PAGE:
Mitchell Bruce
The future marshaling area
Mitchell Bruce
Overview of the new port
Geelong ports Corp

Here are some screens shots of the new works in Devonport, the biggest change being the new ships will berth facing out to sea at T3, in the old Spirit III layover berth.
You can see the YouTube vid of it here

The new ships will berth starboard in the old Spirit III Berth
Tas Ports
Some renders of the terminal infrastructure
Tas ports
3 level link spans
Tas Ports

Wärtsilä choice to power new Spirits.

Wärtsilä’s multi-fuel engine technology the choice for two new Australian RoPax ferries

Wärtsilä Corporation,
Press release
11 August 2021 at 10:00 AM E. Europe Standard Time

The technology group Wärtsilä will supply the engines and fuel gas supply systems for two new Ro-Pax ferries. The vessels are being built at the Rauma Marine Constructions (RMC) yard in Finland for TT-Line Company Pty Ltd, a renowned Australian ferry fleet owner and operator. The order with Wärtsilä was placed in June 2021.

TT-Line currently operates two ferries, Spirit of Tasmania I and Spirit of Tasmania II, both of which operate with Wärtsilä engines, on the route between Melbourne, Victoria and Devonport, Tasmania. This fleet is now being renewed by the building of two new 212 metre long vessels, which will adopt the latest technology and be powered with LNG fuel to lessen the environmental impact.

“Since 2002 when the current vessels were inducted into our fleet, the Wärtsilä engines have delivered both performance and reliability backed by strong service and technical support. Keeping in mind the IMO’s stringent emission targets for the future, TT Line has opted for LNG fuelled ferries. Wärtsilä’s depth of experience and broad portfolio of LNG-fuel solutions for marine applications were prime considerations for us,” says Bernard Dwyer, Chief Executive Officer of TT-Line.

“We have worked closely with TT-Line for a number of years and are pleased and proud to continue this long-standing relationship via this latest newbuild project. We shall extend our best technical and operational support to TT-Lines’ new ferries. Wärtsilä has played a major role in enabling LNG to become a viable and increasingly popular marine fuel, and its adoption by global operators continues to grow. This order is a clear reflection of that trend,” says Mikko Mannerkorpi, General Manager, Sales, Wärtsilä Marine Power.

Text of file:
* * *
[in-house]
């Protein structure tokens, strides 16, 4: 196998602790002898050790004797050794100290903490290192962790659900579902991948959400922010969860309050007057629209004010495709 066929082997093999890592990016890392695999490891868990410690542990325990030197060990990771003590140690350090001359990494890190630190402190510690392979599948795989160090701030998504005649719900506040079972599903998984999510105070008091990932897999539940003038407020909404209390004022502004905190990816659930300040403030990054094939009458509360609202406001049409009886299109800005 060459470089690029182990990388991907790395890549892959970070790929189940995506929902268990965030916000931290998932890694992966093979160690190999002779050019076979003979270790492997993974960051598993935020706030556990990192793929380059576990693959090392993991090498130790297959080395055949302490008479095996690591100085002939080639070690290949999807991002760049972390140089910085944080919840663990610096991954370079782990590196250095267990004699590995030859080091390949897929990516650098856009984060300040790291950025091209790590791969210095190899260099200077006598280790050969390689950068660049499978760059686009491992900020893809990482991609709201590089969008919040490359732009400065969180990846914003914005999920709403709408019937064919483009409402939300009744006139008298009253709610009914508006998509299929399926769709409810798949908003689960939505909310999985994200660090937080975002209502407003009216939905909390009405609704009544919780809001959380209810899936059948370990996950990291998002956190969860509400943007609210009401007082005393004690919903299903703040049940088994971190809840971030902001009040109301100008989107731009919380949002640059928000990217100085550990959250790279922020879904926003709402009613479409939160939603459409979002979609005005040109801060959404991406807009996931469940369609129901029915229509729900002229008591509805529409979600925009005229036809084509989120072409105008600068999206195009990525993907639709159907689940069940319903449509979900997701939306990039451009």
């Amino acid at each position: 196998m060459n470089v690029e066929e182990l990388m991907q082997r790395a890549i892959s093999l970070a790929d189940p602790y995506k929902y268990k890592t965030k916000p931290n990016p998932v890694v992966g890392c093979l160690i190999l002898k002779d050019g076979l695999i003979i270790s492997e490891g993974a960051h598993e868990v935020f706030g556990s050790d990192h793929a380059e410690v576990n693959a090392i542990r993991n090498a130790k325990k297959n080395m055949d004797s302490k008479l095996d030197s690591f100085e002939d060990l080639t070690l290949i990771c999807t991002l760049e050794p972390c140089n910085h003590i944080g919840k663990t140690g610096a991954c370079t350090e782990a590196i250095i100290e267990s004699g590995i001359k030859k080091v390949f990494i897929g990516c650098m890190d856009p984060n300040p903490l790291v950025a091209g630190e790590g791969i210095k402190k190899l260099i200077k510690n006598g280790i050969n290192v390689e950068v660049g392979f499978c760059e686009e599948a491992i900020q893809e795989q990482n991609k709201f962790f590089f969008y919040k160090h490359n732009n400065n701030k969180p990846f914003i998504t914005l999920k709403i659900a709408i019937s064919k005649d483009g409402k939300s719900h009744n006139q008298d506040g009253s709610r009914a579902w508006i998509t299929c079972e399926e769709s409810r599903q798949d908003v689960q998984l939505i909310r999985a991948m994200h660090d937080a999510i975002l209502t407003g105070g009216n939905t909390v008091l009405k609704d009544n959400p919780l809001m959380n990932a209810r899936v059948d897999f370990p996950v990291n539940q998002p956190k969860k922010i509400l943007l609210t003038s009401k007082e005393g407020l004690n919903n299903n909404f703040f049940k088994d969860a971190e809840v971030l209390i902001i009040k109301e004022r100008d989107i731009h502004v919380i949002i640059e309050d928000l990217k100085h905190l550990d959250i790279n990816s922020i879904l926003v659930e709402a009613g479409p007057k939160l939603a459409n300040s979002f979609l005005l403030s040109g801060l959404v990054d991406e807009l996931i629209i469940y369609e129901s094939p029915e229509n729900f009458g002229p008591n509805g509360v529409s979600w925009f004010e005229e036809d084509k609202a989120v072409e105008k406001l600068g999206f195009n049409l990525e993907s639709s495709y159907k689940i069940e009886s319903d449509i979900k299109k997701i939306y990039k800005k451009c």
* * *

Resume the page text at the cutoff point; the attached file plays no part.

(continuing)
“Our goal is to be a pioneer in environmentally sustainable technology in shipbuilding, and we want to provide vessels to our customers accordingly. The LNG-powered engines play an important part in building two new eco-efficient and future-proof vessels for TT-Line,” says Jyrki Heinimaa, President & CEO of Rauma Marine Constructions.

The scope of supply includes, for each ship, four Wärtsilä 46DF dual-fuel main engines, three Wärtsilä 20DF dual-fuel auxiliary engines, and two Wärtsilä LNGPac fuel storage, supply, and control systems. The engines are future-proofed to operate on alternative green fuels as and when the availability evolves.

The new ferries will have a capacity of 1800 passengers and approximately 2500 lane metres on two freight decks. The first vessel is scheduled for delivery by the end of 2023, with the second one due a year later.

Foreship has been awarded the design, McGregor the access equipment.

New TT-Line vessels shaping up to be a quality build

Seroad Tamar beached for scrapping.

Searoad Tamar beached at Chittagong ready for scrapping.
Photo: Mr Ridoy

When Searoad Tamar left Melbourne a few weeks ago everyone thought she was heading for Greece sold to Ainaftis . The AIS showed Suez as her next detestation. She called at Colombo Sri Lanka, a common port to call for Bunkers and pick up security to pass the Red sea. But then she showed up at Chittagong anchorage and soon after AIS signal was lost.

Photos have surfaced of the ship on the beach at Chittagong in Bangladesh ready to be cut up.

Obviously no one will divulge what actually happened here and why the ship is being scrapped rather than sail for Greece and enter service as was intended, but we can assume that with the high price of scrap steel, the owners got an offer they couldn’t refuse to make a quick buck and on sold it for a tidy profit.
Whether or not is was known when she departed Melbourne she was bound for Chittagong may never be know to us…

Searoad Tamar beached at Chittagong
Photo: Mr Uddin

Hopefully i can post some updates as demolition continues.

TT-Line sign RMC contract for new Spirits.

Image of TT-Line's passenger ferry
New Spirit of Tasmania ships appear to retain the iconic Superfast look that Australians assosiate wih Spirit of Tasmania.
©Rauma Marine Constructions

It has been announced today (Friday 16/4/21) that TT-Line have formally signed off on a deal with Rauma Marine Constructions to build two new ferries for the Bass Strait, of approximately 48,000GRT.

As mentioned earlier in the week the new contract has a clause specifying up to AUD$100 million worth of Australian/Tasmanian content.